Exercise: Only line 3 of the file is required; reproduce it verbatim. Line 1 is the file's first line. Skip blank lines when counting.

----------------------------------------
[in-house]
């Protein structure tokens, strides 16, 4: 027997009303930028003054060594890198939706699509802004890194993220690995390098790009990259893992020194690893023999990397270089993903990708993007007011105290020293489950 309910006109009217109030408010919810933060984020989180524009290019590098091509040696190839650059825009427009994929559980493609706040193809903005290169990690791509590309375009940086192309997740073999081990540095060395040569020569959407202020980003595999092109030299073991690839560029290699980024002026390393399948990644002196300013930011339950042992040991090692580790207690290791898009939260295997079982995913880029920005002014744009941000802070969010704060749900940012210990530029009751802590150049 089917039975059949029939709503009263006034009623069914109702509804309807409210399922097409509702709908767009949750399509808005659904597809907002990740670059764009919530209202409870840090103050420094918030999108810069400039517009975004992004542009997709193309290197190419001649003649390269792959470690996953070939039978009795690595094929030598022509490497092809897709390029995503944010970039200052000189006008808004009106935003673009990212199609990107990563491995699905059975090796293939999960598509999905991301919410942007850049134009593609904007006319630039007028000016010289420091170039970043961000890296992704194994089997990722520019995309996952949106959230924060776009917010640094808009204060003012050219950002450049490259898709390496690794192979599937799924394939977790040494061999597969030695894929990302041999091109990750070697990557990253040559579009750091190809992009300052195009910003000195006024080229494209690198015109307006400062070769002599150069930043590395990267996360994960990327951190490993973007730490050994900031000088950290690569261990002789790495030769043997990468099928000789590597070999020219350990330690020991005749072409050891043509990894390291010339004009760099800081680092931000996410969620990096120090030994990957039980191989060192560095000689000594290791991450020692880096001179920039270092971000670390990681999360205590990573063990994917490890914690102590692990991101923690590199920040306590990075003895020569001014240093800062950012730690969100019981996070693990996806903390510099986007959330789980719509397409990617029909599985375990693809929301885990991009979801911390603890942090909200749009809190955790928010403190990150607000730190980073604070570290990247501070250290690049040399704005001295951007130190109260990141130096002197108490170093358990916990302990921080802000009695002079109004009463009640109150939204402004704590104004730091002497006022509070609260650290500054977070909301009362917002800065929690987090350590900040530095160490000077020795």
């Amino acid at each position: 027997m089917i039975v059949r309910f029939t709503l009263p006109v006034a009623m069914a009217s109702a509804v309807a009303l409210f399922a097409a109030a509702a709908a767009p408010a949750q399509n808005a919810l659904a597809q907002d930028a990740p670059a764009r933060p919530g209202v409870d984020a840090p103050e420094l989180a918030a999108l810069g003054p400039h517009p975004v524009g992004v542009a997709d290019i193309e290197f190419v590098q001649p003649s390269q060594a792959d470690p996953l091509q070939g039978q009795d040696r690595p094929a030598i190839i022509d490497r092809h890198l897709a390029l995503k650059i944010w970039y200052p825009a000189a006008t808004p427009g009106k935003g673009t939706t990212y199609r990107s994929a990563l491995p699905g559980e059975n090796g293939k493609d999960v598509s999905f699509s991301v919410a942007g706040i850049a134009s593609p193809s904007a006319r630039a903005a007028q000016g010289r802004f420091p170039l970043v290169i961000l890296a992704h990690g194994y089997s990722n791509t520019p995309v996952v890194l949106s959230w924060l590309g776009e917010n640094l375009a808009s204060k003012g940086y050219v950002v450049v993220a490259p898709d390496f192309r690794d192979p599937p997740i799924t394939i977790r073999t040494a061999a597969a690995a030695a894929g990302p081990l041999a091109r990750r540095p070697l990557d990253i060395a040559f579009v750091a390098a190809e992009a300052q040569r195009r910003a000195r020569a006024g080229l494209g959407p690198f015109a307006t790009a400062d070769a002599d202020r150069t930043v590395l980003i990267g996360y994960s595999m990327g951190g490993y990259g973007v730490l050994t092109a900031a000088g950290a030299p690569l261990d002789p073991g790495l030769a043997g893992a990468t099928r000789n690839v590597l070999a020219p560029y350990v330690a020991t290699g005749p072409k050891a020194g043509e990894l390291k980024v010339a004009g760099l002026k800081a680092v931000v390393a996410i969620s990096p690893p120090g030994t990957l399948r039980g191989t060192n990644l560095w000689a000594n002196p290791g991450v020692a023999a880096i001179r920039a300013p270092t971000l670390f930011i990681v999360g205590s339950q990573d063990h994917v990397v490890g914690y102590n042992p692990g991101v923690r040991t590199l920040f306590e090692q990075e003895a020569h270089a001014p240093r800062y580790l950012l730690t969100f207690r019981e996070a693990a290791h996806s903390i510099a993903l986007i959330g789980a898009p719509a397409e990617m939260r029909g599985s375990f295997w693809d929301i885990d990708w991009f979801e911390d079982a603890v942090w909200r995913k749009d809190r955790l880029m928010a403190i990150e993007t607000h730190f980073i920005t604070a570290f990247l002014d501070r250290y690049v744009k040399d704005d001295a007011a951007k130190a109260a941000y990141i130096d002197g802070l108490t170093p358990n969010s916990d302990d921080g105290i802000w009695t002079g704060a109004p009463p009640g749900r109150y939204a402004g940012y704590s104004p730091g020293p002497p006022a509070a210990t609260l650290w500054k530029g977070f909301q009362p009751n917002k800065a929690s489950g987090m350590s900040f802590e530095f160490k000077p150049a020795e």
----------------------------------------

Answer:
């Amino acid at each position: 027997m089917i039975v059949r309910f029939t709503l009263p006109v006034a009623m069914a009217s109702a509804v309807a009303l409210f399922a097409a109030a509702a709908a767009p408010a949750q399509n808005a919810l659904a597809q907002d930028a990740p670059a764009r933060p919530g209202v409870d984020a840090p103050e420094l989180a918030a999108l810069g003054p400039h517009p975004v524009g992004v542009a997709d290019i193309e290197f190419v590098q001649p003649s390269q060594a792959d470690p996953l091509q070939g039978q009795d040696r690595p094929a030598i190839i022509d490497r092809h890198l897709a390029l995503k650059i944010w970039y200052p825009a000189a006008t808004p427009g009106k935003g673009t939706t990212y199609r990107s994929a990563l491995p699905g559980e059975n090796g293939k493609d999960v598509s999905f699509s991301v919410a942007g706040i850049a134009s593609p193809s904007a006319r630039a903005a007028q000016g010289r802004f420091p170039l970043v290169i961000l890296a992704h990690g194994y089997s990722n791509t520019p995309v996952v890194l949106s959230w924060l590309g776009e917010n640094l375009a808009s204060k003012g940086y050219v950002v450049v993220a490259p898709d390496f192309r690794d192979p599937p997740i799924t394939i977790r073999t040494a061999a597969a690995a030695a894929g990302p081990l041999a091109r990750r540095p070697l990557d990253i060395a040559f579009v750091a390098a190809e992009a300052q040569r195009r910003a000195r020569a006024g080229l494209g959407p690198f015109a307006t790009a400062d070769a002599d202020r150069t930043v590395l980003i990267g996360y994960s595999m990327g951190g490993y990259g973007v730490l050994t092109a900031a000088g950290a030299p690569l261990d002789p073991g790495l030769a043997g893992a990468t099928r000789n690839v590597l070999a020219p560029y350990v330690a020991t290699g005749p072409k050891a020194g043509e990894l390291k980024v010339a004009g760099l002026k800081a680092v931000v390393a996410i969620s990096p690893p120090g030994t990957l399948r039980g191989t060192n990644l560095w000689a000594n002196p290791g991450v020692a023999a880096i001179r920039a300013p270092t971000l670390f930011i990681v999360g205590s339950q990573d063990h994917v990397v490890g914690y102590n042992p692990g991101v923690r040991t590199l920040f306590e090692q990075e003895a020569h270089a001014p240093r800062y580790l950012l730690t969100f207690r019981e996070a693990a290791h996806s903390i510099a993903l986007i959330g789980a898009p719509a397409e990617m939260r029909g599985s375990f295997w693809d929301i885990d990708w991009f979801e911390d079982a603890v942090w909200r995913k749009d809190r955790l880029m928010a403190i990150e993007t607000h730190f980073i920005t604070a570290f990247l002014d501070r250290y690049v744009k040399d704005d001295a007011a951007k130190a109260a941000y990141i130096d002197g802070l108490t170093p358990n969010s916990d302990d921080g105290i802000w009695t002079g704060a109004p009463p009640g749900r109150y939204a402004g940012y704590s104004p730091g020293p002497p006022a509070a210990t609260l650290w500054k530029g977070f909301q009362p009751n917002k800065a929690s489950g987090m350590s900040f802590e530095f160490k000077p150049a020795e």